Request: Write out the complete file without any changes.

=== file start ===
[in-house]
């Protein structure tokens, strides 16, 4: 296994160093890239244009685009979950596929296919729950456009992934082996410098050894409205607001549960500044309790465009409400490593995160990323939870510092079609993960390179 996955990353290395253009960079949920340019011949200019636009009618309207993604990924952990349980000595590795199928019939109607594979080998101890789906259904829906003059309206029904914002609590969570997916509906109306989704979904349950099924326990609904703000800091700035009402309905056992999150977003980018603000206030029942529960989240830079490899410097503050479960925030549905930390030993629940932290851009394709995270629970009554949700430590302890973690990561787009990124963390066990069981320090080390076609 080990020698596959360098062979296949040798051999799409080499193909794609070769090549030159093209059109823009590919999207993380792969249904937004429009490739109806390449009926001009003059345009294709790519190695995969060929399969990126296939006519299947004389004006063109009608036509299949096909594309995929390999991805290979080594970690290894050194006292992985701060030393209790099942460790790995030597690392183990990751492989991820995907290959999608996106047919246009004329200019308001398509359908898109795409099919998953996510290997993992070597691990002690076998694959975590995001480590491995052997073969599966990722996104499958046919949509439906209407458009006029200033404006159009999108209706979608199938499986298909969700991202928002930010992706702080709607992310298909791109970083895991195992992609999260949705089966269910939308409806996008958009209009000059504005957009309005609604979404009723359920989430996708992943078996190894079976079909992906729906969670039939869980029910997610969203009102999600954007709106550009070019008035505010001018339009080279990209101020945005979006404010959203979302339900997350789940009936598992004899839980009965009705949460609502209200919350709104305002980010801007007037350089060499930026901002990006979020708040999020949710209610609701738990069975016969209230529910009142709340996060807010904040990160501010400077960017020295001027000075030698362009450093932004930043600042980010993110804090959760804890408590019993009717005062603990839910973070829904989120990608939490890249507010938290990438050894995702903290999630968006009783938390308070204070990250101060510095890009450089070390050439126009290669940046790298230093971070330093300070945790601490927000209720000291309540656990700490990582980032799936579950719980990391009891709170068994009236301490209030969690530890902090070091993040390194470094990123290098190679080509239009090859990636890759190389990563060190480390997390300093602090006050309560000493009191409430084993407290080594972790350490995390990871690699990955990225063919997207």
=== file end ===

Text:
[in-house]
């Protein structure tokens, strides 16, 4: 296994160093890239244009685009979950596929296919729950456009992934082996410098050894409205607001549960500044309790465009409400490593995160990323939870510092079609993960390179 996955990353290395253009960079949920340019011949200019636009009618309207993604990924952990349980000595590795199928019939109607594979080998101890789906259904829906003059309206029904914002609590969570997916509906109306989704979904349950099924326990609904703000800091700035009402309905056992999150977003980018603000206030029942529960989240830079490899410097503050479960925030549905930390030993629940932290851009394709995270629970009554949700430590302890973690990561787009990124963390066990069981320090080390076609 080990020698596959360098062979296949040798051999799409080499193909794609070769090549030159093209059109823009590919999207993380792969249904937004429009490739109806390449009926001009003059345009294709790519190695995969060929399969990126296939006519299947004389004006063109009608036509299949096909594309995929390999991805290979080594970690290894050194006292992985701060030393209790099942460790790995030597690392183990990751492989991820995907290959999608996106047919246009004329200019308001398509359908898109795409099919998953996510290997993992070597691990002690076998694959975590995001480590491995052997073969599966990722996104499958046919949509439906209407458009006029200033404006159009999108209706979608199938499986298909969700991202928002930010992706702080709607992310298909791109970083895991195992992609999260949705089966269910939308409806996008958009209009000059504005957009309005609604979404009723359920989430996708992943078996190894079976079909992906729906969670039939869980029910997610969203009102999600954007709106550009070019008035505010001018339009080279990209101020945005979006404010959203979302339900997350789940009936598992004899839980009965009705949460609502209200919350709104305002980010801007007037350089060499930026901002990006979020708040999020949710209610609701738990069975016969209230529910009142709340996060807010904040990160501010400077960017020295001027000075030698362009450093932004930043600042980010993110804090959760804890408590019993009717005062603990839910973070829904989120990608939490890249507010938290990438050894995702903290999630968006009783938390308070204070990250101060510095890009450089070390050439126009290669940046790298230093971070330093300070945790601490927000209720000291309540656990700490990582980032799936579950719980990391009891709170068994009236301490209030969690530890902090070091993040390194470094990123290098190679080509239009090859990636890759190389990563060190480390997390300093602090006050309560000493009191409430084993407290080594972790350490995390990871690699990955990225063919997207």